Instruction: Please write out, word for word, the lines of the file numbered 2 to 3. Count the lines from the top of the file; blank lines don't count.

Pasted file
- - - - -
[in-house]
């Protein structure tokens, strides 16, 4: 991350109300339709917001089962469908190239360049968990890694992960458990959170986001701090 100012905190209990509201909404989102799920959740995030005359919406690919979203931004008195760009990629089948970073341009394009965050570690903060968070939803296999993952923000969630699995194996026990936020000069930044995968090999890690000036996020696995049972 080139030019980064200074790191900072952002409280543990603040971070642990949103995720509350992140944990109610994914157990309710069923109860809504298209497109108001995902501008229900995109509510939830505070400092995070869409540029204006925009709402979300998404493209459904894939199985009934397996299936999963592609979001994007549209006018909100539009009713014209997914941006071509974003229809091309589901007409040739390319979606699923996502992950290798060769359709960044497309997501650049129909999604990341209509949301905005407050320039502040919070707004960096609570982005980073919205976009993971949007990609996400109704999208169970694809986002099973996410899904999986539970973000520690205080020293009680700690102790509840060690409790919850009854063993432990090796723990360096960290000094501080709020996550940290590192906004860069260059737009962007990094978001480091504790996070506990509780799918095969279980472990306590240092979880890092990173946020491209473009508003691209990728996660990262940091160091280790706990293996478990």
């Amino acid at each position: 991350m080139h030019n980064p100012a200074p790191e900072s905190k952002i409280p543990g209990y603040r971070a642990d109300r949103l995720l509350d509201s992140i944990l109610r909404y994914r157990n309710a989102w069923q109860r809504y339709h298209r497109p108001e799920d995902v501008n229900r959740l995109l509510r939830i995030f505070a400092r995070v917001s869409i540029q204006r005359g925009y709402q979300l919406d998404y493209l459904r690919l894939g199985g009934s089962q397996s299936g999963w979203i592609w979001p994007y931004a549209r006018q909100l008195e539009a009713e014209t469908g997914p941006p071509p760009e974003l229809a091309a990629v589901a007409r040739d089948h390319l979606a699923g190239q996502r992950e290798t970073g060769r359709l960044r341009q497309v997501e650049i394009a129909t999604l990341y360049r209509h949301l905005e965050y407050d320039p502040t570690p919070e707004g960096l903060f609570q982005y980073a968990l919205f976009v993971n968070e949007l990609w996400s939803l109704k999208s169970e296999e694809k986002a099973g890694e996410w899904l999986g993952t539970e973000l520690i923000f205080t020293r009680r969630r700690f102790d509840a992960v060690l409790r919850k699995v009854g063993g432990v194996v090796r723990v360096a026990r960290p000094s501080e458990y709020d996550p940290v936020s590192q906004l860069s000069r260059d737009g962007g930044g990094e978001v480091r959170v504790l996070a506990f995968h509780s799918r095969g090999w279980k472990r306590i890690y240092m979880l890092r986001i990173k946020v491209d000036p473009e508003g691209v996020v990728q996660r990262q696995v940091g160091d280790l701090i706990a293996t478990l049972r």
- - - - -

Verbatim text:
């Protein structure tokens, strides 16, 4: 991350109300339709917001089962469908190239360049968990890694992960458990959170986001701090 100012905190209990509201909404989102799920959740995030005359919406690919979203931004008195760009990629089948970073341009394009965050570690903060968070939803296999993952923000969630699995194996026990936020000069930044995968090999890690000036996020696995049972 080139030019980064200074790191900072952002409280543990603040971070642990949103995720509350992140944990109610994914157990309710069923109860809504298209497109108001995902501008229900995109509510939830505070400092995070869409540029204006925009709402979300998404493209459904894939199985009934397996299936999963592609979001994007549209006018909100539009009713014209997914941006071509974003229809091309589901007409040739390319979606699923996502992950290798060769359709960044497309997501650049129909999604990341209509949301905005407050320039502040919070707004960096609570982005980073919205976009993971949007990609996400109704999208169970694809986002099973996410899904999986539970973000520690205080020293009680700690102790509840060690409790919850009854063993432990090796723990360096960290000094501080709020996550940290590192906004860069260059737009962007990094978001480091504790996070506990509780799918095969279980472990306590240092979880890092990173946020491209473009508003691209990728996660990262940091160091280790706990293996478990």
């Amino acid at each position: 991350m080139h030019n980064p100012a200074p790191e900072s905190k952002i409280p543990g209990y603040r971070a642990d109300r949103l995720l509350d509201s992140i944990l109610r909404y994914r157990n309710a989102w069923q109860r809504y339709h298209r497109p108001e799920d995902v501008n229900r959740l995109l509510r939830i995030f505070a400092r995070v917001s869409i540029q204006r005359g925009y709402q979300l919406d998404y493209l459904r690919l894939g199985g009934s089962q397996s299936g999963w979203i592609w979001p994007y931004a549209r006018q909100l008195e539009a009713e014209t469908g997914p941006p071509p760009e974003l229809a091309a990629v589901a007409r040739d089948h390319l979606a699923g190239q996502r992950e290798t970073g060769r359709l960044r341009q497309v997501e650049i394009a129909t999604l990341y360049r209509h949301l905005e965050y407050d320039p502040t570690p919070e707004g960096l903060f609570q982005y980073a968990l919205f976009v993971n968070e949007l990609w996400s939803l109704k999208s169970e296999e694809k986002a099973g890694e996410w899904l999986g993952t539970e973000l520690i923000f205080t020293r009680r969630r700690f102790d509840a992960v060690l409790r919850k699995v009854g063993g432990v194996v090796r723990v360096a026990r960290p000094s501080e458990y709020d996550p940290v936020s590192q906004l860069s000069r260059d737009g962007g930044g990094e978001v480091r959170v504790l996070a506990f995968h509780s799918r095969g090999w279980k472990r306590i890690y240092m979880l890092r986001i990173k946020v491209d000036p473009e508003g691209v996020v990728q996660r990262q696995v940091g160091d280790l701090i706990a293996t478990l049972r």